Here & there: For graduates in uncertain times

Undated photo illustration of a virtual graduation. | Photo by Mohammad Shahhosseini, Unsplash, St. George News

FEATURE — Sundays are for walking. So are Mondays and Saturdays and all the days in between. They didn’t used to be. But they are now. 

A walker on the Halfway Washington Trail in St. George, Utah, on April 17, 2020. | Photo by Chris Reed, St. George News

Sometimes I walk up mountains, picking my way over loose rock and nameless purple blooms. My dog darts in and out of sagebrush after white-tailed wild rabbits and occasionally stops to sniff the deer droppings.

Sometimes I walk over to the lush park a mile south of my house, marveling as I go at the mass of squirrels dancing along the network of branches and telephone wire overhead, taunting me with their rapid chatter at every opportunity. 

Sometimes I walk down the giant hill to the west and find new-to-me-paved trails that cut through half blocks of remodeled bungalows, allowing peaks into backyards and kitchen gardens ripe with lettuce, mint and rosemary. 

And sometimes I don’t walk anywhere in particular. I simply walk up, down and around on streets I haven’t seen, up paths I never have known and surprise myself. 

Some days I listen to audio books while I walk and some days I don’t. Instead, I listen to the birds chirping, the bees hiving and, when I’m lucky, children’s play bubbling out of backyards.

Western tent caterpillars in a tree on the Halfway Washington Trail in St. George, Utah, on April 17, 2020. | Photo by Chris Reed, St. George News

I walk to the market. I walk to leave chalk art on neighbor’s sidewalks. I walk to exercise. I walk to clear my head. I walk to be out in the world. 

Last Sunday as I was walking, I had a startling feeling: my world is significantly bigger than it used to. My world on foot that is. 

Even so, it’s a strange feeling. This bigger footprint. Because empirically one could easily argue that my world is actually smaller than it used to be. 

I am at home most of the day. And have been for weeks.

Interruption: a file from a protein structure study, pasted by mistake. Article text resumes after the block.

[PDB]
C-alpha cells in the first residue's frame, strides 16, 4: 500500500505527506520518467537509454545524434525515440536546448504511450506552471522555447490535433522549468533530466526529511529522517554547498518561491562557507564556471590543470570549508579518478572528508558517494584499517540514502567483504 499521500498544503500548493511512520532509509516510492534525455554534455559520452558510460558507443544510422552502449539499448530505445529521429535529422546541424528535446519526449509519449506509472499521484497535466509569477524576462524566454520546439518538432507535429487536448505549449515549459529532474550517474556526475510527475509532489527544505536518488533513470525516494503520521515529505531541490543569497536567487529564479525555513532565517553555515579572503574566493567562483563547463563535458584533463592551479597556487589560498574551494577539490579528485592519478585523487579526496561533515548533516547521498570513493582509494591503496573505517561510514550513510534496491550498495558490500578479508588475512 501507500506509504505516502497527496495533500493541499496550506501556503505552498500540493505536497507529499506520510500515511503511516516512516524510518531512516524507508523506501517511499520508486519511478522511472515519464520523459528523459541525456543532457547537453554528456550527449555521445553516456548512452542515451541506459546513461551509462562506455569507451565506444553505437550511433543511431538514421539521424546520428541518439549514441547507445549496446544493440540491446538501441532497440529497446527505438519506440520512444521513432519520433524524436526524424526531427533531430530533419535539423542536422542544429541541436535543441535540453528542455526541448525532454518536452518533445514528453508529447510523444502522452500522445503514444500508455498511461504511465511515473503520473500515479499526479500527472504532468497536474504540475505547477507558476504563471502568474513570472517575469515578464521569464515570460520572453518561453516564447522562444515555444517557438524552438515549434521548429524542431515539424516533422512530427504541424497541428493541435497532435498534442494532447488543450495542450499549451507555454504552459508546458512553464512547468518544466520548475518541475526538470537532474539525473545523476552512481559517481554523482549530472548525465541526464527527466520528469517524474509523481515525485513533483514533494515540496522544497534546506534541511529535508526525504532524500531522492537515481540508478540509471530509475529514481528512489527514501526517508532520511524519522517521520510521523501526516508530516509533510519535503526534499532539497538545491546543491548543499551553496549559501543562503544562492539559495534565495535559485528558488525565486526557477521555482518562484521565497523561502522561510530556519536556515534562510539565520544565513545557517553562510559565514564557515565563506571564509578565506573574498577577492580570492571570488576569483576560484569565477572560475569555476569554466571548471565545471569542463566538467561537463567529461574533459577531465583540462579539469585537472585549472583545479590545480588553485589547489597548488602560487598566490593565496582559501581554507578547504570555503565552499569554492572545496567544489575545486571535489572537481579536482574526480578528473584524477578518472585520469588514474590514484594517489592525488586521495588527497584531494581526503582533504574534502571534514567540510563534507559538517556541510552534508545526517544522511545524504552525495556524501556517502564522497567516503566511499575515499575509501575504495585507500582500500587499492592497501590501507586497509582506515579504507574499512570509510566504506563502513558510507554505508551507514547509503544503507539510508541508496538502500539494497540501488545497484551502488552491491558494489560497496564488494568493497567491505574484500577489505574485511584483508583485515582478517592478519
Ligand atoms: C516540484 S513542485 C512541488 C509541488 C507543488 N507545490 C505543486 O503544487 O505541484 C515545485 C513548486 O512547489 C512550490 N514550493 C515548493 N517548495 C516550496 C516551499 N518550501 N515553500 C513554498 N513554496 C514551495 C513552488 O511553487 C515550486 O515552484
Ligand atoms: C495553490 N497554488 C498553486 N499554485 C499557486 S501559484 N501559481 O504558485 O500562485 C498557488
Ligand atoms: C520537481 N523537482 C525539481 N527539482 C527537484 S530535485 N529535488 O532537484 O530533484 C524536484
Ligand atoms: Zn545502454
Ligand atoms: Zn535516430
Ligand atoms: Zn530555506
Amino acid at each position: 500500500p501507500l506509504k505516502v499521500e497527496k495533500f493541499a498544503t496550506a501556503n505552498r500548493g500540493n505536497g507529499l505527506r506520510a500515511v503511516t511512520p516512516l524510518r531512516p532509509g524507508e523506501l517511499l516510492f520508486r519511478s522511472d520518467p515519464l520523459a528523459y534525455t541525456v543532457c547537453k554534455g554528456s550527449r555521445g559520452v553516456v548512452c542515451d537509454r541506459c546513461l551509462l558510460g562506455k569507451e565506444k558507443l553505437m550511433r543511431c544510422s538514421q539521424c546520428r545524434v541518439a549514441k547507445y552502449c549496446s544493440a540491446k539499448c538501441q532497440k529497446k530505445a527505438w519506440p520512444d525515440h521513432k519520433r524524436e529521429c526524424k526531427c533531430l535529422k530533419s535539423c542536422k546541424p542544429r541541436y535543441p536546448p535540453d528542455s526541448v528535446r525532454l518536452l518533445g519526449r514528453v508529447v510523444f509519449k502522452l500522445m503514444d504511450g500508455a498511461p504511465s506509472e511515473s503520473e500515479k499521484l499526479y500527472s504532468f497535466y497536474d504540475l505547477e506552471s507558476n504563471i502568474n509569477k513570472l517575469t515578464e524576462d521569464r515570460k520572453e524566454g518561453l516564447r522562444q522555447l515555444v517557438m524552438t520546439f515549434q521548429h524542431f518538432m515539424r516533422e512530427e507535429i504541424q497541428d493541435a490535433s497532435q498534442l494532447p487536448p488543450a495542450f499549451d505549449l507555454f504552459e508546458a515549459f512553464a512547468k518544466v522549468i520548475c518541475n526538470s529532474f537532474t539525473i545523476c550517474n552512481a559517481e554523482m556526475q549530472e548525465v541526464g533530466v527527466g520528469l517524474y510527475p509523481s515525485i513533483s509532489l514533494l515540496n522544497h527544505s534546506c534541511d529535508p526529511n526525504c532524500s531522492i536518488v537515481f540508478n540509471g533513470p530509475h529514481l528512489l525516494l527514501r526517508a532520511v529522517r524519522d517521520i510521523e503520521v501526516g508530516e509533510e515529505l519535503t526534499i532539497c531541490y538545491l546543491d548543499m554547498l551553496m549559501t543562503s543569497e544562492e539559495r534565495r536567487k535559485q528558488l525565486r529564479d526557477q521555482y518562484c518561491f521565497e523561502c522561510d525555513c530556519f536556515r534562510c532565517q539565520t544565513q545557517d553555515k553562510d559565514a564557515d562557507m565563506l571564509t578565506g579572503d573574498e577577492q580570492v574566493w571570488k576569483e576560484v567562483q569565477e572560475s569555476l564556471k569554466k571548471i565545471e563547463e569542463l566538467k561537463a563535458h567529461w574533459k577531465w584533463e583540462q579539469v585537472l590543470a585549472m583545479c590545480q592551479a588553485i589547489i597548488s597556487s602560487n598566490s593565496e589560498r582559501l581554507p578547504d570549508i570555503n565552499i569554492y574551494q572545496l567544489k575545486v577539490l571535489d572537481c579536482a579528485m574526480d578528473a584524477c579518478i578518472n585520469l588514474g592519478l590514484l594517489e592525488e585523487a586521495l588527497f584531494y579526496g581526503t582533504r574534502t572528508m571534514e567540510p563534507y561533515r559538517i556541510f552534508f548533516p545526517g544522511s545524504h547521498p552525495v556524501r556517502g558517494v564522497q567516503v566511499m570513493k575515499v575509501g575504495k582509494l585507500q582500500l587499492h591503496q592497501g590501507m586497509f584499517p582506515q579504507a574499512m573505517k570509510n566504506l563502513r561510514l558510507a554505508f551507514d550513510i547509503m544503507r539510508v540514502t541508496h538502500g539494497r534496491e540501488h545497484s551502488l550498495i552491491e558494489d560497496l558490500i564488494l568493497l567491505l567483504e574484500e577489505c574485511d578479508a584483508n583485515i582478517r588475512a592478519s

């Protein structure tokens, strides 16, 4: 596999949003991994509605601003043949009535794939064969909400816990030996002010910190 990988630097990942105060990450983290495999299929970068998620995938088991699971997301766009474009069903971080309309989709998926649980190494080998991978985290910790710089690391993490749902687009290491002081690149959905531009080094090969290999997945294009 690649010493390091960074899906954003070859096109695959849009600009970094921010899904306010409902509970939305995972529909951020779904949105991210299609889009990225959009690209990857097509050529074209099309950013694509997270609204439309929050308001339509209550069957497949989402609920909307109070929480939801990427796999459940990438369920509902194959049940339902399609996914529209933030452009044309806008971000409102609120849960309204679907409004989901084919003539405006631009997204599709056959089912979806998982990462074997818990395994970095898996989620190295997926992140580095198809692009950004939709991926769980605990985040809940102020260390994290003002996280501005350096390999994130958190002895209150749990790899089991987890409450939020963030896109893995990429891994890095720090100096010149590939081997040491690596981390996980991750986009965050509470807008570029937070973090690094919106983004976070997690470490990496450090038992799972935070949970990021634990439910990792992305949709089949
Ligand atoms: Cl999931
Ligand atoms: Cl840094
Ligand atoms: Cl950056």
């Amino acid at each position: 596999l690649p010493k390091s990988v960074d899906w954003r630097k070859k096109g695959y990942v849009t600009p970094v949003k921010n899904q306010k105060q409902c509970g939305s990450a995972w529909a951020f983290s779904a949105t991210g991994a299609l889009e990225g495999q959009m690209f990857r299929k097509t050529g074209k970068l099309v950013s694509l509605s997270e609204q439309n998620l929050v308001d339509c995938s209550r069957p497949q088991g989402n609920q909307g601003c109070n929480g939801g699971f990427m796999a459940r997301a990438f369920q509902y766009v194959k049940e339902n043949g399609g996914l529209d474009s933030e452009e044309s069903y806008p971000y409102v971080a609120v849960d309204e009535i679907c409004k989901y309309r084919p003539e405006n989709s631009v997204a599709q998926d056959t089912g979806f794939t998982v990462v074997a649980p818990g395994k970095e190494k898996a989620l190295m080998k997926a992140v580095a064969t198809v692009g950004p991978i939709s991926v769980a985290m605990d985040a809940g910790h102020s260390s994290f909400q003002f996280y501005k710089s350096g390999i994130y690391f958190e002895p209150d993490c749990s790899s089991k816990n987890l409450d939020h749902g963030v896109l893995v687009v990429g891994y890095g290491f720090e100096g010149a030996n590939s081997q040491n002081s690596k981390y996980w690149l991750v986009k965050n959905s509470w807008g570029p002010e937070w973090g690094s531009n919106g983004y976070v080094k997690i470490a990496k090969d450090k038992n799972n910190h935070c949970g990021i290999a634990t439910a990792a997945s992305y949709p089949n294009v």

When I’m not at home, I’m not far from it. And who knows when I will be again.

And yet I can’t deny what I felt on that Sunday walk. That certain bigness. 

My niece will be doing a different sort of walk next week: she’ll be graduating from high school. 

This year her walk, like so many other graduates around the country, will be figurative.

Entryway to the the virtual graduation at Desert Hills High School, St. George, Utah, April 29, 2020 | Photo courtesy of Steven Dunham, St. George News

She won’t actually walk across a stage to receive her diploma, shaking the hands of well-wishing teachers and administrators along the way. 

She won’t pause her walk to shift the tassel on her cap, broadly smiling in the direction of her parents who she knows are proud of how she stretched herself, of how hard she worked. 

She won’t walk to the podium to give her speech as senior class president. 

Instead, she’ll sit, in cap and gown, in the privacy of her own backyard. With an intimate circle of family. Live streaming her school’s remote graduation ceremony. 

Likely wondering what lies ahead. Wondering whether she’ll get to walk her planned path.

She’s supposed to go off to college in the fall. To Hawaii no less. 

In one of her college essays, she explained why she wanted to go so far from home: she’s worried she’s gone nose-blind to the beauties and wonders here. Here, where she took her first steps, where she broke her first bone, where she climbed her first mountain, where she had her first kiss. 

So, she wants to walk somewhere else for a while so she can come back and see her home with fresh eyes. With a fresh heart.

And I hope she’ll get to go. Oh, how I hope that for her. 

But even if she doesn’t. Even if the world is still uncertain come fall and she finds herself in the same place she’s always been, I want her to know something: Oh, the places you’ll still go!

You may simply have to explore them on foot for a while. 

Copyright St. George News, LLC, 2020, all rights reserved.

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